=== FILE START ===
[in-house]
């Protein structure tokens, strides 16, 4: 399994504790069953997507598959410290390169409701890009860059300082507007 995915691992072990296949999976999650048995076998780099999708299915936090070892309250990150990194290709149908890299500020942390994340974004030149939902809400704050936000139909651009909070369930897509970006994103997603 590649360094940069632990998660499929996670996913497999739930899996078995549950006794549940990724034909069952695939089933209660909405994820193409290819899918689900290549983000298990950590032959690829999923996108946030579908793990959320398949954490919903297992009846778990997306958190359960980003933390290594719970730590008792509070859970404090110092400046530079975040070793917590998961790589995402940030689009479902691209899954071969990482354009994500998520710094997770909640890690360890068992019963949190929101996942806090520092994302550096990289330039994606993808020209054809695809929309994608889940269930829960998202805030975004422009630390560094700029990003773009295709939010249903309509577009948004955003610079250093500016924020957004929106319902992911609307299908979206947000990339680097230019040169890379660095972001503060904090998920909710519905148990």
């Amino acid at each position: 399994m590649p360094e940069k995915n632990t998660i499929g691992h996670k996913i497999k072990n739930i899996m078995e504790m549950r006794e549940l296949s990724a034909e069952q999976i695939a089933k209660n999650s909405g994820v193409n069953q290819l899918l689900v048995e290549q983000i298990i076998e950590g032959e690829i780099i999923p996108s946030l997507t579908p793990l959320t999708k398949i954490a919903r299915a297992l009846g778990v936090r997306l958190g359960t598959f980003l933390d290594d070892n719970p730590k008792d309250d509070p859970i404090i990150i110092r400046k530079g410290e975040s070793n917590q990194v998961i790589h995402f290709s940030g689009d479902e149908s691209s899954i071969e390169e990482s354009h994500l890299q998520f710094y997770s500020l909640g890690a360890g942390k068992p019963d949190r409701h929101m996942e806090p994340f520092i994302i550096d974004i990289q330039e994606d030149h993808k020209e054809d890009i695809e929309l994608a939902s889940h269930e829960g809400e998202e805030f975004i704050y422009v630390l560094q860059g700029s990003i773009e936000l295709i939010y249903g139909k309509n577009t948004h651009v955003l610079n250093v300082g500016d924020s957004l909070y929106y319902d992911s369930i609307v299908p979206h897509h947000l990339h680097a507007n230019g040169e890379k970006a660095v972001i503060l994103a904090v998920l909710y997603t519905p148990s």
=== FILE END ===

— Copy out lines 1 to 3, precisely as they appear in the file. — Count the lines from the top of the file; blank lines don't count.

[in-house]
């Protein structure tokens, strides 16, 4: 399994504790069953997507598959410290390169409701890009860059300082507007 995915691992072990296949999976999650048995076998780099999708299915936090070892309250990150990194290709149908890299500020942390994340974004030149939902809400704050936000139909651009909070369930897509970006994103997603 590649360094940069632990998660499929996670996913497999739930899996078995549950006794549940990724034909069952695939089933209660909405994820193409290819899918689900290549983000298990950590032959690829999923996108946030579908793990959320398949954490919903297992009846778990997306958190359960980003933390290594719970730590008792509070859970404090110092400046530079975040070793917590998961790589995402940030689009479902691209899954071969990482354009994500998520710094997770909640890690360890068992019963949190929101996942806090520092994302550096990289330039994606993808020209054809695809929309994608889940269930829960998202805030975004422009630390560094700029990003773009295709939010249903309509577009948004955003610079250093500016924020957004929106319902992911609307299908979206947000990339680097230019040169890379660095972001503060904090998920909710519905148990």
């Amino acid at each position: 399994m590649p360094e940069k995915n632990t998660i499929g691992h996670k996913i497999k072990n739930i899996m078995e504790m549950r006794e549940l296949s990724a034909e069952q999976i695939a089933k209660n999650s909405g994820v193409n069953q290819l899918l689900v048995e290549q983000i298990i076998e950590g032959e690829i780099i999923p996108s946030l997507t579908p793990l959320t999708k398949i954490a919903r299915a297992l009846g778990v936090r997306l958190g359960t598959f980003l933390d290594d070892n719970p730590k008792d309250d509070p859970i404090i990150i110092r400046k530079g410290e975040s070793n917590q990194v998961i790589h995402f290709s940030g689009d479902e149908s691209s899954i071969e390169e990482s354009h994500l890299q998520f710094y997770s500020l909640g890690a360890g942390k068992p019963d949190r409701h929101m996942e806090p994340f520092i994302i550096d974004i990289q330039e994606d030149h993808k020209e054809d890009i695809e929309l994608a939902s889940h269930e829960g809400e998202e805030f975004i704050y422009v630390l560094q860059g700029s990003i773009e936000l295709i939010y249903g139909k309509n577009t948004h651009v955003l610079n250093v300082g500016d924020s957004l909070y929106y319902d992911s369930i609307v299908p979206h897509h947000l990339h680097a507007n230019g040169e890379k970006a660095v972001i503060l994103a904090v998920l909710y997603t519905p148990s």